When in Rome, you do as the Romans do? Black Africans and social work in the Republic of Ireland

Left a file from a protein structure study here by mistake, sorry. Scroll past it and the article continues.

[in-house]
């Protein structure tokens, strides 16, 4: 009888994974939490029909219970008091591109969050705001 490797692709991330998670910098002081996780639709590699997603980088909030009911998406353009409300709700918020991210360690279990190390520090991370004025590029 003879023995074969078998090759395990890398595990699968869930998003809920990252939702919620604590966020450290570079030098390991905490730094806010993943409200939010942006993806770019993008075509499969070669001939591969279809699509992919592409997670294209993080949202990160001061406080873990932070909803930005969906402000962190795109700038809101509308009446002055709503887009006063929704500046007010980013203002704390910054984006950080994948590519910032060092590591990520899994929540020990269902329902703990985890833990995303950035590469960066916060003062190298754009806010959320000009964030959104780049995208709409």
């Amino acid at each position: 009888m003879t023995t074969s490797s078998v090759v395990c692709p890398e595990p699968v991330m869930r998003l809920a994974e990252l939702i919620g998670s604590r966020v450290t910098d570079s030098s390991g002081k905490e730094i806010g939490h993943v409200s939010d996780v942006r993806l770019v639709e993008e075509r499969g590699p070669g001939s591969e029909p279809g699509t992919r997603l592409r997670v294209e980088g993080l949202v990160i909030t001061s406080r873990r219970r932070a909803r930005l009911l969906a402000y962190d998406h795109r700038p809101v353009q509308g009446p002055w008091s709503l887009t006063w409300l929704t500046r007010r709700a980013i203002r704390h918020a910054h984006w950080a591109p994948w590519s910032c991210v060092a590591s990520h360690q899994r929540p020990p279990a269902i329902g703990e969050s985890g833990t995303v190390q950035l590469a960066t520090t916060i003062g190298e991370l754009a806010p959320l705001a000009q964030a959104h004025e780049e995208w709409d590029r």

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The research project investigates why a social work response, in neo-liberal times and specifically in the Irish context, is largely ineffective, reluctant and incoherent in providing services to Black African communities.To promote the reshaping of responses to this significant and rising population, the investigation explored the notion of ‘culturally competent’ practice (and underpinning education), institutional service delivery and policy responses. Key findings from qualitative and interpretive analyses suggest that whilst the majority of practitioners accurately define ‘culturally competent practice’ at both practitioner and institutional levels, significant constraints were palpable: 1: At the individual practitioner habitus level, social work education (imbued with a largely monocultural, ethnocentric and liberal Eurocentric worldview) prevented some of them from mentally stepping outside of dominant paradigms. 2: The neoliberal policy ethos spawn practices and institutional cultures reflecting traditional anachronistic theoretical paradigms that valorize uncontested top-down decision making. The resultant rigid hierarchical lines of authority yield organizational structures vulnerable to sustaining ‘inbred, insular monocultural practice(s). Consequently, implicit/explicit ethnocentric biases are largely unsupportive of endeavours aiming to institutionalize anything resembling ‘cultural competence’. 3: An anti-neoliberal onto-epistemic paradigm shift, based on critical decolonial diversity praxis capable of nurturing social work interventions consonant with 21st century multicultural realities privileging radical policy activism, is recommended. However, social workers’ political ambivalence, given their contradictory roles as state agents/progressive social change agents, compromise the solidarity that is vital in order to challenge oppressive policies. This dimension collectively undermines responses in both macro and micro contexts.